Honoring American Heroes in the Netherlands


Joob Simons, Amie Dryer, Angel Gingras, and Marlise Simons at the grave of Russell O. Meade at Netherlands American Cemetery.

Angelique Gingras, Author

World War II was one of the largest conflicts in military history, marked by a large number of casualties worldwide. The United States sent 16 million men and women into battle after the bombing of Pearl Harbor. By 1945, there were an estimated 400,000 American deaths and many more wounded. Many of those who sacrificed their lives have received very little individual recognition because of the sheer number of casualties.
    National History Day, an organization dedicated to improving the teaching and learning of history, aims to correct this through its Silent Hero Program.
    I was able to take a trip to the Netherlands as part of the program to commemorate Operation Market Garden, an advancement by the allies in September 1944 to liberate Holland. My role on this trip was to help memorialize a fallen hero I had researched for months. This experience expanded my love of history and travel, and I have gained a greater appreciation for those who lost their lives to protect our country.
     I learned about the program last September when my history teacher Amie Dryer informed me about a National History Day trip to the Netherlands. We applied and three days later found out we were selected as one of ten student/teacher teams from around the country. I later learned that we were the first students to take part in the Liberation Route Europe Foundation’s goal of marking the route traveled by American soldiers.
    To prepare, each team selected a local soldier who lost their life in WWII and is buried at Netherlands American Cemetery. Students would present a eulogy to their soldier in a memorial service at the cemetery. We had to learn as much about our soldier’s life as possible and study Operation Market Garden, which took place 75 years ago.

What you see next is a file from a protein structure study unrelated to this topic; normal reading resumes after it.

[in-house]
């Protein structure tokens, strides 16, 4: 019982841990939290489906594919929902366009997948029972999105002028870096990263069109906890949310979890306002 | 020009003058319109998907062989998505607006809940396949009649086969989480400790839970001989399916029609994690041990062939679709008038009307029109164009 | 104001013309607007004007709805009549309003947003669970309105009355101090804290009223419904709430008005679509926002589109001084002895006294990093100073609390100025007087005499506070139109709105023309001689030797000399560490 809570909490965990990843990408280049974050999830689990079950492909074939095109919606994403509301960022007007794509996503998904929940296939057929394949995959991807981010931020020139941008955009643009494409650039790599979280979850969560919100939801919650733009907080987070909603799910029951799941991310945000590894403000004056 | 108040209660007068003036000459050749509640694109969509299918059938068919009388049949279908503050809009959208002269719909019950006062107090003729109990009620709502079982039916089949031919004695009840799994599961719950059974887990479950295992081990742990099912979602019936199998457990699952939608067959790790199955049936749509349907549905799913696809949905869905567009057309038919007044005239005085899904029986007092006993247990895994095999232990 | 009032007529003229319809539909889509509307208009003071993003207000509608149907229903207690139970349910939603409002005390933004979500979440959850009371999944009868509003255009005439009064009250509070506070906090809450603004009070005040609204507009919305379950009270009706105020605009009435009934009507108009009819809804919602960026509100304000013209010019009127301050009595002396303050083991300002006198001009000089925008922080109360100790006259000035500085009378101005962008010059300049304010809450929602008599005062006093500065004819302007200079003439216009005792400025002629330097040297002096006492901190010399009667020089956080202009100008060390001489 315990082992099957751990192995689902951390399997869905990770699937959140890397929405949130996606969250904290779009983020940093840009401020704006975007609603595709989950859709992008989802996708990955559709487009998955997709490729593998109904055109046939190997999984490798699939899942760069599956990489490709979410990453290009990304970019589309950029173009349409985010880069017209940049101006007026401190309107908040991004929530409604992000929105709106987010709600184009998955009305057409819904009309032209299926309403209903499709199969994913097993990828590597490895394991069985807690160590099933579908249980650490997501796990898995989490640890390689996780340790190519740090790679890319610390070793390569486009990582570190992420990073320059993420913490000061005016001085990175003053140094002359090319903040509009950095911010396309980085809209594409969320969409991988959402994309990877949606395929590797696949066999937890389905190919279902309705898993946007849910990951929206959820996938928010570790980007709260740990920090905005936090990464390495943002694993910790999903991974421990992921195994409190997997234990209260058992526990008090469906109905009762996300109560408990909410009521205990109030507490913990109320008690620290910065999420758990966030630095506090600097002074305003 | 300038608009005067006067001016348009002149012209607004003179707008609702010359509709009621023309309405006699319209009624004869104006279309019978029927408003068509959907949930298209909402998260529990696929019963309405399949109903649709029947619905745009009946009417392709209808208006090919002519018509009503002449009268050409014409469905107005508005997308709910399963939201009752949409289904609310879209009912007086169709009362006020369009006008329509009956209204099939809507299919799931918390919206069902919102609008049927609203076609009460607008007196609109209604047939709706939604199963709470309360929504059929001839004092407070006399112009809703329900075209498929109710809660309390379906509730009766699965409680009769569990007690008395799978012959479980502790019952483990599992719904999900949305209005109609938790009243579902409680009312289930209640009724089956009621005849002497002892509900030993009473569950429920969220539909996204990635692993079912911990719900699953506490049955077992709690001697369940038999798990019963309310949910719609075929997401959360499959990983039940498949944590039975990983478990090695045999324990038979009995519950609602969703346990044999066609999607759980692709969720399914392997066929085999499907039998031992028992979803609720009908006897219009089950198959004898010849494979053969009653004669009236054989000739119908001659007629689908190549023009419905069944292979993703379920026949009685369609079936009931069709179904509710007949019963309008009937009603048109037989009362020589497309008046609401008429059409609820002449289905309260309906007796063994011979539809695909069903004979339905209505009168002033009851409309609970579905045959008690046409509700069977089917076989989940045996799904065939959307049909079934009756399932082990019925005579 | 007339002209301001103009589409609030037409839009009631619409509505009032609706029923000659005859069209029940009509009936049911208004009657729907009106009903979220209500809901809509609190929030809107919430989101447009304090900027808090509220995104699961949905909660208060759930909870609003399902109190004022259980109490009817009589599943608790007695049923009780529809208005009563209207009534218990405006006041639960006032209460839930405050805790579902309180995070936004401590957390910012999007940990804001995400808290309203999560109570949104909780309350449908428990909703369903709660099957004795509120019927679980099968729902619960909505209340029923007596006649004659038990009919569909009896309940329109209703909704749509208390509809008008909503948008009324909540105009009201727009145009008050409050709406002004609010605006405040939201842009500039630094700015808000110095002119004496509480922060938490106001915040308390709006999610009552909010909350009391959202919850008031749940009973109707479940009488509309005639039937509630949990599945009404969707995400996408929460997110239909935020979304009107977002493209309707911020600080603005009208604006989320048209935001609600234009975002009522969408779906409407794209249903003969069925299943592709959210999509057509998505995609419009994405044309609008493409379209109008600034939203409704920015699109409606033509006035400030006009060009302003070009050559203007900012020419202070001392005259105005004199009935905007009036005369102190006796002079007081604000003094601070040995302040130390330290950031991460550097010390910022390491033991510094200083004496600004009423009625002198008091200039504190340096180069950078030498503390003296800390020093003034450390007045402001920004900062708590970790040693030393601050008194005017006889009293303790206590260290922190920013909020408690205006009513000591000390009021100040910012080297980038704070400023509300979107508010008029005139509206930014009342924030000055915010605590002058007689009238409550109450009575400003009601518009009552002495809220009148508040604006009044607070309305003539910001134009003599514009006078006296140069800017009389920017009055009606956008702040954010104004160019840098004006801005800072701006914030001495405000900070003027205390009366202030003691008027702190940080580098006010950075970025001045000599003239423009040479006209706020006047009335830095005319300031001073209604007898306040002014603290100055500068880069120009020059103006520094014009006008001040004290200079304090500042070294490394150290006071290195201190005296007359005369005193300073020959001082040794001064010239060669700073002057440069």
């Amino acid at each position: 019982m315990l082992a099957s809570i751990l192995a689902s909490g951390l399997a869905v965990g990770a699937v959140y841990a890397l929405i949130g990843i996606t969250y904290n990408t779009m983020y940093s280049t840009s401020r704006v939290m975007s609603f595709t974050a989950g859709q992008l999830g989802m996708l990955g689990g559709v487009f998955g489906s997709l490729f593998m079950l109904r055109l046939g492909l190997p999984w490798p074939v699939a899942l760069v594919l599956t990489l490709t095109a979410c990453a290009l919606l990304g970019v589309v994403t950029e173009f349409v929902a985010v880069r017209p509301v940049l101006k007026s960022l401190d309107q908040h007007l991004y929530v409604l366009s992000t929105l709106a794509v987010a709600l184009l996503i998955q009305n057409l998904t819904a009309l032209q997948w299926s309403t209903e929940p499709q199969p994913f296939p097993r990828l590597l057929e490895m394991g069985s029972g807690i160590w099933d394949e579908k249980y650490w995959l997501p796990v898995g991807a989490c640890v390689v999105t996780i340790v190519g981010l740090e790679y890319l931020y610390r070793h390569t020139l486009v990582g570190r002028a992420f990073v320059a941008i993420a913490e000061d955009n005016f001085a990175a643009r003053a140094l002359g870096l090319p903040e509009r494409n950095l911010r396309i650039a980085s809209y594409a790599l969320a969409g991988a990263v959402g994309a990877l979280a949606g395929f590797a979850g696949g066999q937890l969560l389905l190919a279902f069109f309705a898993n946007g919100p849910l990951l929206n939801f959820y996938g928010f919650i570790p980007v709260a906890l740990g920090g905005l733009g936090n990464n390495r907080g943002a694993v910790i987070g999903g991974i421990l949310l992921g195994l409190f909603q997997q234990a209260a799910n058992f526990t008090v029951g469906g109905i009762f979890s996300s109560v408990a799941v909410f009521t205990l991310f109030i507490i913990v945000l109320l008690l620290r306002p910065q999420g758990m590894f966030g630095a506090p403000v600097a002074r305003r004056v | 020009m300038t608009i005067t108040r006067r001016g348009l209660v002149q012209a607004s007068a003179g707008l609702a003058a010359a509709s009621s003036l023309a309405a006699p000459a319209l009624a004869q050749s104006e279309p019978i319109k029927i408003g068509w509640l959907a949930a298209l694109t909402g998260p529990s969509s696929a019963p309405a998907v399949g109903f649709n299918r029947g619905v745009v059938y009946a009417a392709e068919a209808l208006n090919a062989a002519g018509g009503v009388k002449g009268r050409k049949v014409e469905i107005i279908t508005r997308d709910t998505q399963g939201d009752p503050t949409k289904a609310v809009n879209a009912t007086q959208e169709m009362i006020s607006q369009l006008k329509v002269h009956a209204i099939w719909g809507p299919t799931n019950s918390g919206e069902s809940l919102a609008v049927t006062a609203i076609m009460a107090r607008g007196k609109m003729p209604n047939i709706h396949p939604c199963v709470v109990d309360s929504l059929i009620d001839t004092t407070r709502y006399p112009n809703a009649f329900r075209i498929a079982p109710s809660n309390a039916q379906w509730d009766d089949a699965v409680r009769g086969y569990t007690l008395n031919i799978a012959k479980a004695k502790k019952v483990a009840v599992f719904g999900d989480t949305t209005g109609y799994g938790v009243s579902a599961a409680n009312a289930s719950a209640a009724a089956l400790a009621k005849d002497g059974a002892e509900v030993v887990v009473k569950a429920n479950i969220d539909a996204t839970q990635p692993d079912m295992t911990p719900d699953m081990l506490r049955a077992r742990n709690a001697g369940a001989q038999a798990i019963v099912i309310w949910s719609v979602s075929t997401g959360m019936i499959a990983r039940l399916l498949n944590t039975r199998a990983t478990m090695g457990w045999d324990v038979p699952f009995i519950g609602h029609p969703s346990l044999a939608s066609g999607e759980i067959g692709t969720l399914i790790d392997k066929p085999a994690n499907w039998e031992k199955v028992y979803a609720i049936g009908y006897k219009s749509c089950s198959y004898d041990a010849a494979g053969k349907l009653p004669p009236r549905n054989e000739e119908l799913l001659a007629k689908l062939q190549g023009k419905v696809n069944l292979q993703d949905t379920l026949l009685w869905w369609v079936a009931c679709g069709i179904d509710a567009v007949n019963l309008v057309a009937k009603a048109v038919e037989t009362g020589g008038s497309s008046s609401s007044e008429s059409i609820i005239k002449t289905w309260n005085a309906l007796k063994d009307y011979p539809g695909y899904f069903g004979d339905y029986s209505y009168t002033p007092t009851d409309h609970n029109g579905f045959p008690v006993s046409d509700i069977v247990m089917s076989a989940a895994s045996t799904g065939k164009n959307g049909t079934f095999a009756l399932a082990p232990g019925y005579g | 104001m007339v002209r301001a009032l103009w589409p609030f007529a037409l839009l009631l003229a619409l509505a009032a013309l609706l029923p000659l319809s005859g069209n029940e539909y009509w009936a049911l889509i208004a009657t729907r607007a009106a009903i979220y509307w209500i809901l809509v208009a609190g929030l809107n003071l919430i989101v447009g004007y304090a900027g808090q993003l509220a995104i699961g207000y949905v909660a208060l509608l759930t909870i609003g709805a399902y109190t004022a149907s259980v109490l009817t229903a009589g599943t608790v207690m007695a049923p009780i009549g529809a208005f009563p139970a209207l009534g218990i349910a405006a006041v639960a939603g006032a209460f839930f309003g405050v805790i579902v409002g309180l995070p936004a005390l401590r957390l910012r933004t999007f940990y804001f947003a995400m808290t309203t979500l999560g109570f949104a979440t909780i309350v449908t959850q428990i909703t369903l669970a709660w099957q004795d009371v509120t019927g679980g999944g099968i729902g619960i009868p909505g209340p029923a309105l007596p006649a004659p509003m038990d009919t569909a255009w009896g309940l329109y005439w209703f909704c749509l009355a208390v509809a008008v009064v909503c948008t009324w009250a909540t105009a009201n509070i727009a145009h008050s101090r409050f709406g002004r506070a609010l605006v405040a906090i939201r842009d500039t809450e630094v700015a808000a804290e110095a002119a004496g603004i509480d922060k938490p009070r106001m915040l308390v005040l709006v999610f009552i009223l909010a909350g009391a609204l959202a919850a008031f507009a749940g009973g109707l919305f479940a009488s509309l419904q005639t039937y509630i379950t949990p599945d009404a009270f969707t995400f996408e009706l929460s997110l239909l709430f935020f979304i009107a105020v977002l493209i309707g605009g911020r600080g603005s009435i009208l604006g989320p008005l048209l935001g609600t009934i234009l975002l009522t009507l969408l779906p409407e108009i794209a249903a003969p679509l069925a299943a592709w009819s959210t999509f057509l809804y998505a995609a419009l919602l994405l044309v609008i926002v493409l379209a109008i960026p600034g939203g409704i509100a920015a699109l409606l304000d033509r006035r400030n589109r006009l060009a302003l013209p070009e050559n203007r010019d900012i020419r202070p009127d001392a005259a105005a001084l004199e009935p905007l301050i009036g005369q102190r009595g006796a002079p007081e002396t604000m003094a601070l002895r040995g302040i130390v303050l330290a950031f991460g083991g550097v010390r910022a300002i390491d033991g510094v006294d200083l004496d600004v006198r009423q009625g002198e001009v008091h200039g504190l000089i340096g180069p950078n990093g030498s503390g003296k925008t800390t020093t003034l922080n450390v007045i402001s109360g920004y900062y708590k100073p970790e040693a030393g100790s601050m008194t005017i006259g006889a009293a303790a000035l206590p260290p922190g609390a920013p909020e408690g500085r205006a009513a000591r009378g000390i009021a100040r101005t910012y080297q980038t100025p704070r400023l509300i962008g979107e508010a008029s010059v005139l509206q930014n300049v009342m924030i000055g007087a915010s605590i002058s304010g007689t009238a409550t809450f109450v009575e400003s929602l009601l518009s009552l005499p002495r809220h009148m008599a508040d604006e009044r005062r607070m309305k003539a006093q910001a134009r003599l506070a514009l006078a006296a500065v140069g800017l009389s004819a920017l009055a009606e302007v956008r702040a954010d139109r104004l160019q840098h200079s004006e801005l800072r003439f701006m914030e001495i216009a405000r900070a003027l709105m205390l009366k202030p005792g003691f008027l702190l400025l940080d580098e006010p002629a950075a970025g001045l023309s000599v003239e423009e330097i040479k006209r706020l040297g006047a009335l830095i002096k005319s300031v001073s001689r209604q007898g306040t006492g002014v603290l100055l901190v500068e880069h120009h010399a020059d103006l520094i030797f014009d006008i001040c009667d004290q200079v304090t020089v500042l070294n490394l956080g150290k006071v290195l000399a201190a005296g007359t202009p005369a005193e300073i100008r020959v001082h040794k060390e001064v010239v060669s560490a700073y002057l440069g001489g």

We chose Corporal Russell Owen Meade of Annapolis, who was killed in action on September 18, 1944. We spent six weeks researching Meade using www.ancestry.com and the National Archives in College Park.
     We arrived in Amsterdam on November 14 and immediately met our tour guides from the Liberation Route Europe Foundation. We visited the Anne Frank House in Amsterdam, traveled to historic spots throughout southern Holland, including the German War Cemetery and Freedom Museum and got a taste of delicious Dutch cuisine.
    Leading up to the Silent Hero Presentation at the cemetery, I worked on the eulogy I was to give for Cpl. Meade and spoke with locals who knew about the American soldiers. I learned about the circumstances of Cpl. Meade’s death through the Foundation for Adopting Graves at the American Cemetery. Dutch citizens have adopted every single grave and maintain the sites as a sign of appreciation to their fallen liberators.
     November 16 we traveled to the Netherlands American Cemetery in Margraten to meet the residents and present our eulogies. Upon meeting Cpl. Meade’s adopters, Joob and Marlise Simons, I understood their appreciation for him went beyond just simply taking care of his grave marker. They enjoyed learning about his life as well.
     Dr. Cathy Gorn has been the director of NHD for 37 years, and has directed over 21 international institutes, including this one.
     “There were so many great moments,” said Gorn. “I think the best were watching and listening to the students talk about their Silent Heroes… and watching the emotions on the faces of the students and the adopters.”
     Presenting my eulogy honoring Cpl. Meade was an incredibly valuable experience. We rode through the area where Cpl. Meade and his regiment were on the day he lost his life. I gained a newfound respect for Meade and his fellow paratroopers who carried out the liberation.
     My experience commemorating Cpl. Meade is not over yet. Currently, Mrs. Dryer and I are finishing up our research on Meade and are in contact with his biological family. We are preparing to launch a webpage featuring Meade on NHD’s Silent Hero Profile website.
    My favorite part of the trip was interacting with everyone I met. I loved meeting new friends who I was able to have this adventure with. The Dutch citizens were so kind and welcoming to us as students. I was amazed with how much knowledge the Dutch have of their liberators.
    “We were walking in historical steps… surrounded by history and it’s a different meaning and very interesting work than a vacation,” said Dryer. “I hope it gave you an appreciation for the sacrifices our men made to liberate another country.”
If you would like to learn more about our trip, see a brief documentary: youtube.com/watch?v=-3utExD0-VE&t=104s. 
The teacher-student team profiles of their chosen soldiers are now online at: nhdsilentheroes.org.
This article was edited and originally published in the Bay Weekly on February 27, 2020.